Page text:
Notes and Editorial Reviews
Violin Sonatas Nos. 1–10
Daishin Kashimoto (vn); Konstantin Lifschitz (pn)
WARNER 2564634929 (4 CDs: 259:46)
After my rave review of the Beethoven violin sonatas by Kristóf Baráti and Klára Würtz in 36:4, I didn’t expect I’d ever hear another set of the sonatas as satisfying as theirs, let alone another one so soon. Yet here it is, entirely different from that of Baráti and Würtz, but in its own way just as thrilling. Actually, I’m about to hedge on that a bit
in a moment, but first let me introduce Daishin Kashimoto, who is new to me and practically new to the pages of
. In 34:5, James Altena reviewed a performance of Schumann’s Piano Quintet in which Kashimoto played second violin.
Born in London, Kashimoto is Japanese, and began studying violin in Japan at the age of three. By the time he was seven, he’d been accepted by the pre-college division of Juilliard as its youngest student. He then continued his studies in Germany with Zakhar Bron and Rainer Kussmaul. Since then he has appeared worldwide in concert with many of the world’s leading conductors and orchestras, and in collaboration with many famous artists. In 2009, he was appointed concertmaster of the Berlin Philharmonic, a post he still currently holds. Kashimoto’s bio states that in 1999 he signed a recording contract with Sony and made a recording for that label of the Brahms Violin Concerto with Myung-Whun Chung and the Dresden Staatskapelle. While ArkivMusic doesn’t list it, Amazon does, but only as an import item. It doesn’t appear that Kashimoto has done much for Sony since then, and other than this new Warner Classics release, his discography is very slim.
Konstantin Lifschitz needs no introduction, as he is not new to
. He has been well received, including by yours truly, in a wide range of repertoire from Bach and Mozart to Rachmaninoff, Scriabin, and Ravel.
Turning now to the performances of the Beethoven sonatas at hand, let me say that if I were inclined to picking nits, there are nits to be picked. Chief among them are tempos which are consistently and in almost every movement of every sonata, whether
, to the slow side of today’s norms. On top of that, Kashimoto and Lifschitz engage in an annoying habit of reading fermatas as if they were infinity symbols. There is some debate, of course, over whether a fermata in Beethoven’s day indicated a discretionary hold for as long as the player wished to sustain it, or if there was an accepted convention that dictated holding the note or rest for exactly double the duration of its original value. But Kashimoto and Lifschitz’s fermatas are really quite extreme. One other thing too: When Kashimoto’s bow gets going fast—at least “fast” as defined by these performances—there’s a bit of a rough edge to his tone, though it never turns grating.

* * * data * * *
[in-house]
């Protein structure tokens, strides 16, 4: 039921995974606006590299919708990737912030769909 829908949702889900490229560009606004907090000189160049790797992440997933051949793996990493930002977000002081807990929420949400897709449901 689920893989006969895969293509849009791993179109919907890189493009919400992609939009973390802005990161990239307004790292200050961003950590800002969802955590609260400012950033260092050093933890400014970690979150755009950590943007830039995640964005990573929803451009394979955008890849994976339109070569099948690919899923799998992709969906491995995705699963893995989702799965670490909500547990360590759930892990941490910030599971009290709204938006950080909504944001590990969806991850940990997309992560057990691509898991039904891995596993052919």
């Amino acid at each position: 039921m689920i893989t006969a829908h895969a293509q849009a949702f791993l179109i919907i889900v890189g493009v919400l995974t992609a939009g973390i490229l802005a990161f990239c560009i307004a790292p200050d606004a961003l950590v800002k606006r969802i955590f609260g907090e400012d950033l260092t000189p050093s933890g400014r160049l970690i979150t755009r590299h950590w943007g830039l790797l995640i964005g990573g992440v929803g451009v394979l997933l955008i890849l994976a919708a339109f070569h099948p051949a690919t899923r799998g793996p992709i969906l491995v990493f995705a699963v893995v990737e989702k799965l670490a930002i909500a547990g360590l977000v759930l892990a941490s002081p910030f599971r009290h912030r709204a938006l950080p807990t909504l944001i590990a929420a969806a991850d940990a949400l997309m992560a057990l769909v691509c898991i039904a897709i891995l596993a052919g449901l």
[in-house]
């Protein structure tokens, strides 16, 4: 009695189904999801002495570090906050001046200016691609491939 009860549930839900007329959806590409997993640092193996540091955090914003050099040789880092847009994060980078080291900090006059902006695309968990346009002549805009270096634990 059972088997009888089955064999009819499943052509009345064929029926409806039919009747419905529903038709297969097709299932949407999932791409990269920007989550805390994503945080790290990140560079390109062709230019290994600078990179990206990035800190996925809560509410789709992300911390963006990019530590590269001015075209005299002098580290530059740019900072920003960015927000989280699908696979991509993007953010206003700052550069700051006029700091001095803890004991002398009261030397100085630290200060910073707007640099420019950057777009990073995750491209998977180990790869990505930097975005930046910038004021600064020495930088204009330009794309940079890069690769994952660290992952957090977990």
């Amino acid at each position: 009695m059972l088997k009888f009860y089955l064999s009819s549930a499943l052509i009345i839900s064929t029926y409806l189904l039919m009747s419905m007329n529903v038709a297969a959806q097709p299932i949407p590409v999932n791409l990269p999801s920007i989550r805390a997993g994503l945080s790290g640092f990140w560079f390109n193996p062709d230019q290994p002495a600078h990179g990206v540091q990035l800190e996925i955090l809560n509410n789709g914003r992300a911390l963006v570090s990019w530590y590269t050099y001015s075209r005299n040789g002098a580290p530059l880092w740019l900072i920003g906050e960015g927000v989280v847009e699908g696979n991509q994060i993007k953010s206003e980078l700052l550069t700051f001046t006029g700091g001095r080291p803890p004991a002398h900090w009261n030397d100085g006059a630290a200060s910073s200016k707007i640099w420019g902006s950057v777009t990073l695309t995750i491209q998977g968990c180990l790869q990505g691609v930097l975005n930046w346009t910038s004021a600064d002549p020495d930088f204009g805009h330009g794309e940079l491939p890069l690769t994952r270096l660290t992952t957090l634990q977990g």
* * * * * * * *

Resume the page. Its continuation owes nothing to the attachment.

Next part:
Despite these criticisms, I find myself really liking these accounts of the sonatas. They’re played in a very Romantic manner and with a great deal of emotional expression. In a way, I suppose, they offer a foil to Baráti and Würtz’s readings, which are Classically poised, more refined in tone, taken at fairly brisk tempos, and focused heavily on the rhythmic interplay and counterpoint between the instruments.
Listening to Kashimoto and Lifschitz, who, in their own way, make an excellent duo, I was most reminded of the vintage Sony recordings by Isaac Stern and Eugene Istomin, first released in 1985, but not all made at the same time. If you like that muscular, incisive, and Romantically-styled approach in Beethoven, you’re sure to like Kashimoto and Lifschitz. In contrast, Baráti and Würtz are cooler, softer, and less assertive, but theirs are more polished and subtly sophisticated performances.
As I said earlier, I like these readings, despite the caveats noted above, and I intend to make room for them on my shelf right next to about a half-dozen others, among which is the classic David Oistrakh and Lev Oborin set on Philips.
Kashimoto and Lifschitz take every single indicated repeat, and something I find especially commendable is the layout of this set which manages to present the sonatas in numerical order over the four discs, unlike some other sets which give you the sonatas in weird sequences, like 8, 5, and 9 on one disc, and 10, 6, and 7 on another, compliments of Deutsche Grammophon for Augustin Dumay and Maria João Pires.
If you can forgive the slowish tempos and the interminable fermatas, Kashimoto and Lifschitz have much to offer in these performances, and I therefore welcome this set and recommend it to all lovers of Beethoven’s violin sonatas.
FANFARE: Jerry Dubins
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